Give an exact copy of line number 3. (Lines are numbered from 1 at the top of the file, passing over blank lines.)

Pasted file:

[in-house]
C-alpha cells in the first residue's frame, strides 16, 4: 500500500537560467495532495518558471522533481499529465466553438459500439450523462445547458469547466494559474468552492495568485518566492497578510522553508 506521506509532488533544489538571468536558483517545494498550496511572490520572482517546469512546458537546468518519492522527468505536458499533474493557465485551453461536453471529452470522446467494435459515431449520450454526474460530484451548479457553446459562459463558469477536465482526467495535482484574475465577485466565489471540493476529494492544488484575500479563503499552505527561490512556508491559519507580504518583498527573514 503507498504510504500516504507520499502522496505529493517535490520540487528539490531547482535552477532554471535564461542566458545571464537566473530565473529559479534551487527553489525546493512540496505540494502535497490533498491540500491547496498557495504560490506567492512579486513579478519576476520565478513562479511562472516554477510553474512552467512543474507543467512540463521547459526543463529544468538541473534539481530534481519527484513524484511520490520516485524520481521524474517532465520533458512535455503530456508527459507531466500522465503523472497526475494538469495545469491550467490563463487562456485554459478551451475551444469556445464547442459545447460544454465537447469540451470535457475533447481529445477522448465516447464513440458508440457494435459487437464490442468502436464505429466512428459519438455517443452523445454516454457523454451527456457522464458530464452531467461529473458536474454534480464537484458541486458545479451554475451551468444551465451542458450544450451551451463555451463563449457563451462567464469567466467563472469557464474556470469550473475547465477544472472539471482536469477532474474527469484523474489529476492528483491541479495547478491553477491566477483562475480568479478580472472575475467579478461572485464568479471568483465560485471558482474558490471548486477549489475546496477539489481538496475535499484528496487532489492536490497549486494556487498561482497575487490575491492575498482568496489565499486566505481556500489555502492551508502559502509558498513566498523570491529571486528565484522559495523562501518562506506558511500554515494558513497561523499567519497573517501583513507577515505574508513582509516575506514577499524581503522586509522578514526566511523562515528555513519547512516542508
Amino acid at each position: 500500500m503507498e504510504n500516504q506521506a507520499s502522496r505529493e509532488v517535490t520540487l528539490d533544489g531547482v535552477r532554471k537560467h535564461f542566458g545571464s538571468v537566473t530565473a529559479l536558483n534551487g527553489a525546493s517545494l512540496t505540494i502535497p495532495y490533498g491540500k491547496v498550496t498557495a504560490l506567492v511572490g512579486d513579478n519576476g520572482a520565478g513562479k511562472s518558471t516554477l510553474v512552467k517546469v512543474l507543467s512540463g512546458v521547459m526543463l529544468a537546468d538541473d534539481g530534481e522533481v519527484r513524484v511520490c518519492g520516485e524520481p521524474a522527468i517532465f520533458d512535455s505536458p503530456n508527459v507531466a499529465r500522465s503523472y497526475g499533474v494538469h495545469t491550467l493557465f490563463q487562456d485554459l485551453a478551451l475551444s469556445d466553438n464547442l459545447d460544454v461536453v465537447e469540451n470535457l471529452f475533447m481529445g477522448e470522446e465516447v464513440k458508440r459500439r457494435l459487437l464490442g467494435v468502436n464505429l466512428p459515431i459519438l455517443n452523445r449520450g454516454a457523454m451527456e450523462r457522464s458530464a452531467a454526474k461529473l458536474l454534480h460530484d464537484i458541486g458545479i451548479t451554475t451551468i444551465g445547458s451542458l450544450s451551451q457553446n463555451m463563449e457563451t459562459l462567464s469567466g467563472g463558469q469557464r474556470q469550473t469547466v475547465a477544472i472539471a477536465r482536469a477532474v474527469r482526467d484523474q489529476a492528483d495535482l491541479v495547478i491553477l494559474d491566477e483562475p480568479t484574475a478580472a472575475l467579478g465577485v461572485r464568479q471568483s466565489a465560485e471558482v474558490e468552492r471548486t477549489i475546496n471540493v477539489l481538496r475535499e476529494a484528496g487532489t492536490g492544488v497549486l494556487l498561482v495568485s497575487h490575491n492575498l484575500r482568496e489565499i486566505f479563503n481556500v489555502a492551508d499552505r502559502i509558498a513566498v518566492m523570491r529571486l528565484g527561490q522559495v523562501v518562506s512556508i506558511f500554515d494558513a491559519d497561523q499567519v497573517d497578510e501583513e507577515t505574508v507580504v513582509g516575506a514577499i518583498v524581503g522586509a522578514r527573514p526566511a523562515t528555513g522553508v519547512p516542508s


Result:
Amino acid at each position: 500500500m503507498e504510504n500516504q506521506a507520499s502522496r505529493e509532488v517535490t520540487l528539490d533544489g531547482v535552477r532554471k537560467h535564461f542566458g545571464s538571468v537566473t530565473a529559479l536558483n534551487g527553489a525546493s517545494l512540496t505540494i502535497p495532495y490533498g491540500k491547496v498550496t498557495a504560490l506567492v511572490g512579486d513579478n519576476g520572482a520565478g513562479k511562472s518558471t516554477l510553474v512552467k517546469v512543474l507543467s512540463g512546458v521547459m526543463l529544468a537546468d538541473d534539481g530534481e522533481v519527484r513524484v511520490c518519492g520516485e524520481p521524474a522527468i517532465f520533458d512535455s505536458p503530456n508527459v507531466a499529465r500522465s503523472y497526475g499533474v494538469h495545469t491550467l493557465f490563463q487562456d485554459l485551453a478551451l475551444s469556445d466553438n464547442l459545447d460544454v461536453v465537447e469540451n470535457l471529452f475533447m481529445g477522448e470522446e465516447v464513440k458508440r459500439r457494435l459487437l464490442g467494435v468502436n464505429l466512428p459515431i459519438l455517443n452523445r449520450g454516454a457523454m451527456e450523462r457522464s458530464a452531467a454526474k461529473l458536474l454534480h460530484d464537484i458541486g458545479i451548479t451554475t451551468i444551465g445547458s451542458l450544450s451551451q457553446n463555451m463563449e457563451t459562459l462567464s469567466g467563472g463558469q469557464r474556470q469550473t469547466v475547465a477544472i472539471a477536465r482536469a477532474v474527469r482526467d484523474q489529476a492528483d495535482l491541479v495547478i491553477l494559474d491566477e483562475p480568479t484574475a478580472a472575475l467579478g465577485v461572485r464568479q471568483s466565489a465560485e471558482v474558490e468552492r471548486t477549489i475546496n471540493v477539489l481538496r475535499e476529494a484528496g487532489t492536490g492544488v497549486l494556487l498561482v495568485s497575487h490575491n492575498l484575500r482568496e489565499i486566505f479563503n481556500v489555502a492551508d499552505r502559502i509558498a513566498v518566492m523570491r529571486l528565484g527561490q522559495v523562501v518562506s512556508i506558511f500554515d494558513a491559519d497561523q499567519v497573517d497578510e501583513e507577515t505574508v507580504v513582509g516575506a514577499i518583498v524581503g522586509a522578514r527573514p526566511a523562515t528555513g522553508v519547512p516542508s